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Thursday, 7 May 1987
Page: 2491


Senator COATES —I ask the Minister for Finance whether he has examined the proposal for cutting public sector health outlays by a net $7 billion as contained in the National Priorities Project book Spending and Taxing. Can the Minister tell the Senate what the implications of this proposal, if implemented, would be?


Senator WALSH —I have looked at the health chapter of the book. It proposes, from gross spending cuts of $8.9 billion-Commonwealth and State government-to pay back $1.9 billion as medical rebates to taxpayers on low incomes. That equates more or less with the present Medicare cover for holders of a pensioner or beneficiary health card. This would leave gross savings of $7 billion-not all on the Commonwealth Budget by any means-out of total gross savings of $12 billion proposed in the book. For the rest of the people the book proposes that something like an open market should operate, but with this very big stopper-that there should be private insurance in a free insurance market; that is, no community rating, allowing cover for 100 per cent of expenditure incurred. That would be extended to pharmaceuticals. There would also be a freeing up of the availability of pharmaceuticals, including abolition of the present pharmaceutical agreement under the Health Act. So people could go to a pharmacist and buy drugs, including presumably drugs of addiction, just as they go to a supermarket to buy a packet of Weeties or a cake of soap, and get from their insurer a 100 per cent rebate for that activity.

The theory of the free market in health in economic terms would actually work and would probably lead to reductions in health outlays in total provided insurance was banned. In other words, those who became chronically ill, unless they were rich, under this proposal would die in the gutter. The ideologues who wrote the book are not willing to pursue their social Darwinism that far. They advocate a free market and claim all the efficiency benefits that can be associated with a free market and then cancel the free market by allowing not only private insurance but private insurance for 100 per cent of the expenditure incurred, while abandoning all controls on the supply of the service. In other words, if the Australian Capital Territory doctors union decided that doctors would double their fees, anybody who had 100 per cent private health insurance would still have no deterrent from a personal viewpoint to going along to the doctor more often than he had before because the insurance company would pay the bill and the incremental cost to the insurance fund would not be noticed by the individual. That is referred to as `moral hazard' by the people who study this phenomenon.


Senator Michael Baume —That is exactly the problem with bulk billing.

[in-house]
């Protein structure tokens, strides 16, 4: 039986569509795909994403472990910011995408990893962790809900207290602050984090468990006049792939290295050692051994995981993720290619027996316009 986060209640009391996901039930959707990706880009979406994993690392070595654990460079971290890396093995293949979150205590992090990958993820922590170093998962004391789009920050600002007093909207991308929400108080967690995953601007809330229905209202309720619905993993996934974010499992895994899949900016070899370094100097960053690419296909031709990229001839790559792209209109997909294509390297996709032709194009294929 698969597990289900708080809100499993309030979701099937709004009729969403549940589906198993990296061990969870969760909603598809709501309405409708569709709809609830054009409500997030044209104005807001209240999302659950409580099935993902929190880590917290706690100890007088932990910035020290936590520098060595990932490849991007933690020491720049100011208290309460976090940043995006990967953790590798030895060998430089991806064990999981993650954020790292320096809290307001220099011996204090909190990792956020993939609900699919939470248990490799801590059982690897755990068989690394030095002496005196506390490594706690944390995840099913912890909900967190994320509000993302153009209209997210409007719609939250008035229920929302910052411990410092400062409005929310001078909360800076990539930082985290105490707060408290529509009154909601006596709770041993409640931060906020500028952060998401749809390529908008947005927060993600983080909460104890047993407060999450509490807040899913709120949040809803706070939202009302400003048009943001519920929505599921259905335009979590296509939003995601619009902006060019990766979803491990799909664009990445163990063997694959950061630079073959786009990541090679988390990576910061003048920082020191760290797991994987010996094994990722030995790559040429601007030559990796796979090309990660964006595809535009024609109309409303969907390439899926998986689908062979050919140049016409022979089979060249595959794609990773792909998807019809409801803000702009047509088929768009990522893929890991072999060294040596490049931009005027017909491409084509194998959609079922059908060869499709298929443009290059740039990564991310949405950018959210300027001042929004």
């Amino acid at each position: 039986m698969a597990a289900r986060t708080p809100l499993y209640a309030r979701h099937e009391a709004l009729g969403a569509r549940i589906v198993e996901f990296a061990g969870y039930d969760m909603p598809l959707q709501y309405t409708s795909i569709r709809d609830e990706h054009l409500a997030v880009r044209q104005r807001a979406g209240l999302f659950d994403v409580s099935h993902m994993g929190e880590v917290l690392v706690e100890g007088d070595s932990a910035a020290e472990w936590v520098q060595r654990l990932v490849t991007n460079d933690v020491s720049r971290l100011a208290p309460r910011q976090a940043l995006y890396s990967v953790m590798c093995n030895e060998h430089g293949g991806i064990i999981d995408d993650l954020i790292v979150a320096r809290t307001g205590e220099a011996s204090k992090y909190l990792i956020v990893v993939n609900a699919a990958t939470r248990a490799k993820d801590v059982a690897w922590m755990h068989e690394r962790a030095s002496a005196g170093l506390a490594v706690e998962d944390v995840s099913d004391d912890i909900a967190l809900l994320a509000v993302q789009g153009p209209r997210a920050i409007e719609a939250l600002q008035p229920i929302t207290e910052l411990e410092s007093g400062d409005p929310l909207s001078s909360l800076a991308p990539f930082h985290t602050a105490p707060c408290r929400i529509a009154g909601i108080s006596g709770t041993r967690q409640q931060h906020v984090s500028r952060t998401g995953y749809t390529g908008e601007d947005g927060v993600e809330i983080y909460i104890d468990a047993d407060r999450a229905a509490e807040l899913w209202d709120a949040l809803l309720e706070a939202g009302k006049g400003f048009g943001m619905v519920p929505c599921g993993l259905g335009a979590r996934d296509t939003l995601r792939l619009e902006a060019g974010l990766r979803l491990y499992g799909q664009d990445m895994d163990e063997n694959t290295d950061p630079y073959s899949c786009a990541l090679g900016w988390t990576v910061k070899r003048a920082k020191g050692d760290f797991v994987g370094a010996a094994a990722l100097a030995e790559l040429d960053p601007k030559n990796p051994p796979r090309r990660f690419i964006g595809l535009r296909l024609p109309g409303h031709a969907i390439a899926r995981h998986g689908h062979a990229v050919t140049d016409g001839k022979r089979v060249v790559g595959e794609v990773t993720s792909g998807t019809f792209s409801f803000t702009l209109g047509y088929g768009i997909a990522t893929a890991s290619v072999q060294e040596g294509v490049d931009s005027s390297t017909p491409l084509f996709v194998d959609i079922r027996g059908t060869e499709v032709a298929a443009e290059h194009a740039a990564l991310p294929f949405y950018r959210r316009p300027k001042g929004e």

Senator WALSH —Senator Baume knows a great deal about moral hazard; it is something he has faced very often, and usually he succumbs to it.


Senator Walters —What do you think bulk billing is?


Senator WALSH —Bulk billing is something, providing the doctor charges the schedule fee, which leaves no cost to the disadvantaged. This is exactly what the Opposition proposed and exactly what the Centre of Policy Studies group proposes. What is also proposed, Senator Walters--


Senator Michael Baume —It is equally as bad, is it?


Senator WALSH —No, there are some controls on bulk billing. Senator Baume and the Centre of Policy Studies would abandon all the controls while handing out blank cheques. In terms of economic theory, the proposal is fatally flawed because it not only allows private insurance but it would have no problems with a 100 per cent rebate of any costs incurred for medical services or for pharmaceuticals. In other words, this proposal is even worse than what the Opposition is putting up. It is not only flawed in economic theory but also it has been tested empirically in the United States. The Centre of Policy Studies proposal is considerably worse than the United States system, but movement towards a free market with fee for service and private insurance has been tested in the United States. Eleven per cent of gross domestic product in the United States is spent on health services-compared with 7.5 per cent in Australia-for a health service delivery outcome which is certainly no better.

There are a couple of other points of fact I wish to make. Firstly, the book assumes that the current rate of utilisation under Medicare is above the long term trend. That is an error of fact. Secondly, it also says that an allowance of $700 per taxpayer should be given to people who are on incomes deemed to be too low to pay full premiums for private insurance. This allowance would be clawed back from those on annual incomes of between $10,000 and $24,000. That makes no allowance for the fact that cover would also be required for a dependent spouse, if there were one, and dependent children. So on top of the error of fact we have an error of arithmetic. In closing, if this proposal were applied it would be even more catastrophic than the system which operates in the United States. If it applied here it would increase total spending on health by $9 billion and the United States system is basically what is advocated by the Opposition.